Science Outreach Program Branches Out
Since its inception in 1995, Reed’s Science Outreach program has facilitated Reedie-taught biology lessons in Title I elementary schools. This year, the program is making a significant change: It is introducing chemistry to its curriculum.
“This is the first year we are officially merging the sciences together,” explained Cole Perkinson ’13. Perkinson, a Science Outreach Assistant, started a Chemistry Outreach program last year with Li Zha ’12. The two programs are merging this year to form a unified program, which is receiving funding from the college and a special donation from An Duclos. Duclos, whose son Levi Duclos ’15 passed away last year, decided to donate his intended tuition for last spring semester to Science Outreach.
“An Duclos’s gift is allowing us to add a couple more classes this year and to hire more Reedies,” said Science Outreach Coordinator Kristy Gonyer ’10. “Levi taught two fifth grade classes at Lincoln Park, and An has since told me that working with the students was one of his favorite experiences while he attended Reed.”
Gonyer and Perkinson emphasized that the program is intended to reach elementary school students whose teachers generally do not specialize in the sciences. Science Outreach works with Title I schools, where forty percent or more of the students receive free or reduced lunch. “The ones that we work with are far above that level of poverty, though,” explained Gonyer. “So we’re really trying to reach out to the students that wouldn’t get these opportunities otherwise.”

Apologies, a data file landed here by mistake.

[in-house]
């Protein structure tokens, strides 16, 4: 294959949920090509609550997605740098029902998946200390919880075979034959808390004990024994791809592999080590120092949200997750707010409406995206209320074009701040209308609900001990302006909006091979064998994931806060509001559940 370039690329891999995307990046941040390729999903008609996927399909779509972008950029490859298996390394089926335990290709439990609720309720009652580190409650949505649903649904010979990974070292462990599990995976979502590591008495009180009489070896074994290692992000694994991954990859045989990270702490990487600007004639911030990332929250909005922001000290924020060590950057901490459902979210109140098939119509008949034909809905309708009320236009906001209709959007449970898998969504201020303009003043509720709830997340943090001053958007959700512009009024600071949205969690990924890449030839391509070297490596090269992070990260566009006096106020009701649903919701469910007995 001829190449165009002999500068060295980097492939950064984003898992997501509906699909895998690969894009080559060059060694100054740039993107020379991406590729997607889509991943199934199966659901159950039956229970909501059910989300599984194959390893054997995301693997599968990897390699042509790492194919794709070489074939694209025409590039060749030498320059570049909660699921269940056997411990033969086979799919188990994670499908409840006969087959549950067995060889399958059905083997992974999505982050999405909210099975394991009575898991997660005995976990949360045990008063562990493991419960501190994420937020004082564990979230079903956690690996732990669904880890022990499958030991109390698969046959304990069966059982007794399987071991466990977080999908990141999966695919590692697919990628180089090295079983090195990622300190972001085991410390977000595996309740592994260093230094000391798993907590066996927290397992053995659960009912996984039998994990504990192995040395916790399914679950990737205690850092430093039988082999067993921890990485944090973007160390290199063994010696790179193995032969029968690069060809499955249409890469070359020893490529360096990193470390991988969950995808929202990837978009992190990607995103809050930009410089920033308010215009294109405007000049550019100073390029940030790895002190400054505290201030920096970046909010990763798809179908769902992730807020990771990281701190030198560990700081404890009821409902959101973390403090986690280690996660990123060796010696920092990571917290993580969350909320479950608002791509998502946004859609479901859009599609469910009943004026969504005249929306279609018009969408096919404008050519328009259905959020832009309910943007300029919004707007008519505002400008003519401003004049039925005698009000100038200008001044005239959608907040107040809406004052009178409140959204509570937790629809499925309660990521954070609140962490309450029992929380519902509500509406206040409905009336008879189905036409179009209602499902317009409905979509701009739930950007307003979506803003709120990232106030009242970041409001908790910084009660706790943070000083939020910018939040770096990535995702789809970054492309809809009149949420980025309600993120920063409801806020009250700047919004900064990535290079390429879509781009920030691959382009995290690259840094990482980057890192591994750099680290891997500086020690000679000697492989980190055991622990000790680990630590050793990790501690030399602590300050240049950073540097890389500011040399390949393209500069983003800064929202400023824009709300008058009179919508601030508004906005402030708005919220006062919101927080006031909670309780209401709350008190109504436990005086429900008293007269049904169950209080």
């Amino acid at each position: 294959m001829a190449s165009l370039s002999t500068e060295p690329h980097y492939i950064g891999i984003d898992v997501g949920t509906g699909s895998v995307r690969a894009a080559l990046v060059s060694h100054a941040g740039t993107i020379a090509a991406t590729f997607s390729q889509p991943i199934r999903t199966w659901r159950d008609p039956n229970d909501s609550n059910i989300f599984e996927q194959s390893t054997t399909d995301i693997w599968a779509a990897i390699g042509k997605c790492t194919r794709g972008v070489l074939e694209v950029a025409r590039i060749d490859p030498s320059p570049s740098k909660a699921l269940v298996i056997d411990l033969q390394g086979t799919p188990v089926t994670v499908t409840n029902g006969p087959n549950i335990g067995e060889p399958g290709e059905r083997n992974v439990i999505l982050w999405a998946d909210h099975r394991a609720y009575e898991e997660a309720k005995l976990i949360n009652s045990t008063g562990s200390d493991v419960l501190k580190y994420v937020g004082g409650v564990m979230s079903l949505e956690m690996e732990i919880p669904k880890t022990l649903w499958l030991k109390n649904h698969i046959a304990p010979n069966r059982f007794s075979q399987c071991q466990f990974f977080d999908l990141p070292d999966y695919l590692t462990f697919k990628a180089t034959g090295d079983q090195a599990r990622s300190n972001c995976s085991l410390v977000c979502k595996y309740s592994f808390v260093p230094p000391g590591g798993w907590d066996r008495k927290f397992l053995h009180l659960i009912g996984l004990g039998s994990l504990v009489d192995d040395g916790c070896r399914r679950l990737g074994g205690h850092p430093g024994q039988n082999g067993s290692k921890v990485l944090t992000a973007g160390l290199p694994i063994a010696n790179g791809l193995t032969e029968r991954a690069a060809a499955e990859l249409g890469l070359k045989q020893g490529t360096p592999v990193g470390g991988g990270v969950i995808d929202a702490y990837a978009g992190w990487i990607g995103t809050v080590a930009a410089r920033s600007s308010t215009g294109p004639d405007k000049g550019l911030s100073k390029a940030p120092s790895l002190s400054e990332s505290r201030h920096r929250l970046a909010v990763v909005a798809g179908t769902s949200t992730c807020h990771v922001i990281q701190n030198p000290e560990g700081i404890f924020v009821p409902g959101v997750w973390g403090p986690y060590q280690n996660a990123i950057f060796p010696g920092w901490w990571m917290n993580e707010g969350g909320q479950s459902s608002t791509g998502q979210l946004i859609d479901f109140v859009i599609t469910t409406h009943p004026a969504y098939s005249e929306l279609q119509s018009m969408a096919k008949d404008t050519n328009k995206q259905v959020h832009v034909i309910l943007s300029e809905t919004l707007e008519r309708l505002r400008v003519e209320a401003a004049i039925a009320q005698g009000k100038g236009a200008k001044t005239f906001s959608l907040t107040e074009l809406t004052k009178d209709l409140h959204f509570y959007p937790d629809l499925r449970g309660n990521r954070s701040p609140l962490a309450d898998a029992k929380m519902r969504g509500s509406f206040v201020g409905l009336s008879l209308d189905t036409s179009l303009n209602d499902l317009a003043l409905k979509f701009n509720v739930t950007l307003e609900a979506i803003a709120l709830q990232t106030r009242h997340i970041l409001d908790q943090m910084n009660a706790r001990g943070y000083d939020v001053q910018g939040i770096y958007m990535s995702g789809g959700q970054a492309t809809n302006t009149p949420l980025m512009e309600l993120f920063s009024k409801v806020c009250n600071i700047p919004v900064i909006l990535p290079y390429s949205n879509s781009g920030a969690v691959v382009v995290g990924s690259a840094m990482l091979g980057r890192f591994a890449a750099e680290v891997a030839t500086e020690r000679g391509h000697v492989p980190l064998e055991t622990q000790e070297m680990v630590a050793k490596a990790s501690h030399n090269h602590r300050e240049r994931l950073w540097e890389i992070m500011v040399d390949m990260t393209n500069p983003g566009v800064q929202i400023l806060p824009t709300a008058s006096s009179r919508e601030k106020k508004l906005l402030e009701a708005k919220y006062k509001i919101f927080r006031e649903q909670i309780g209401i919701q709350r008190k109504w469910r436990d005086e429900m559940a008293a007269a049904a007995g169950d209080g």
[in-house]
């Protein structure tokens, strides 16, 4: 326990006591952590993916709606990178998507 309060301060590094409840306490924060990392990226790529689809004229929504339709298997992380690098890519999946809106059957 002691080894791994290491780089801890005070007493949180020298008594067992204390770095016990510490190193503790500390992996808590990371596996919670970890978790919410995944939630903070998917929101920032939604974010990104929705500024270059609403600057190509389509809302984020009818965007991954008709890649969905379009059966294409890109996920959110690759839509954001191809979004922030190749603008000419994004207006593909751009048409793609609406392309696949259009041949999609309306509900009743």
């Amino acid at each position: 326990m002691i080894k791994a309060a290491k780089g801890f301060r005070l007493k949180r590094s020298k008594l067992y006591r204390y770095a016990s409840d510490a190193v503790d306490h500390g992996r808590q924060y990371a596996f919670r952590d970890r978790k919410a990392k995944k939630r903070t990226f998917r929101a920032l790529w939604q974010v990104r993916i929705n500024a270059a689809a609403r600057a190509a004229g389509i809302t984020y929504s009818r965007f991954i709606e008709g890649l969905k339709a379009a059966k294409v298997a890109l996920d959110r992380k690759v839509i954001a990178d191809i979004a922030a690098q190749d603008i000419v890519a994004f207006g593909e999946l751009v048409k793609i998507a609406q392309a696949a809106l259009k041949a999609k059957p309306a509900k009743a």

But the benefits don’t just reach the elementary school students. The teachers gain from the experience as well. “It was really gratifying for me to work with an elementary school teacher and assume all the responsibilities of teaching,” said Perkinson. He added, “I think the best way to learn is by teaching other people, and [Science Outreach] is one of the best ways you can do that.”
This semester, the program is hiring forty Reed students to teach one hour a week for at least eight weeks in twenty different elementary school classrooms. While the teachers receive a predetermined curriculum, they are encouraged to adapt it to their particular classroom environments. “The teachers can stick to it as much or as little as they want,” said Gonyer.
Said Perkinson about the program, “I think there is so much focus at Reed on academics and the ‘life of the mind’ that it is easy to lose sight of the greater Portland community. Science Outreach is a unique opportunity for Reedies to burst the bubble, work collaboratively with other students, and motivate children in need.”
Want to apply for a paid teaching position? Find the application at academic.reed.edu/outreach. Applications are due Monday, September 3 at 5PM.
Don’t have time for a committed teaching job? Sign up as a volunteer.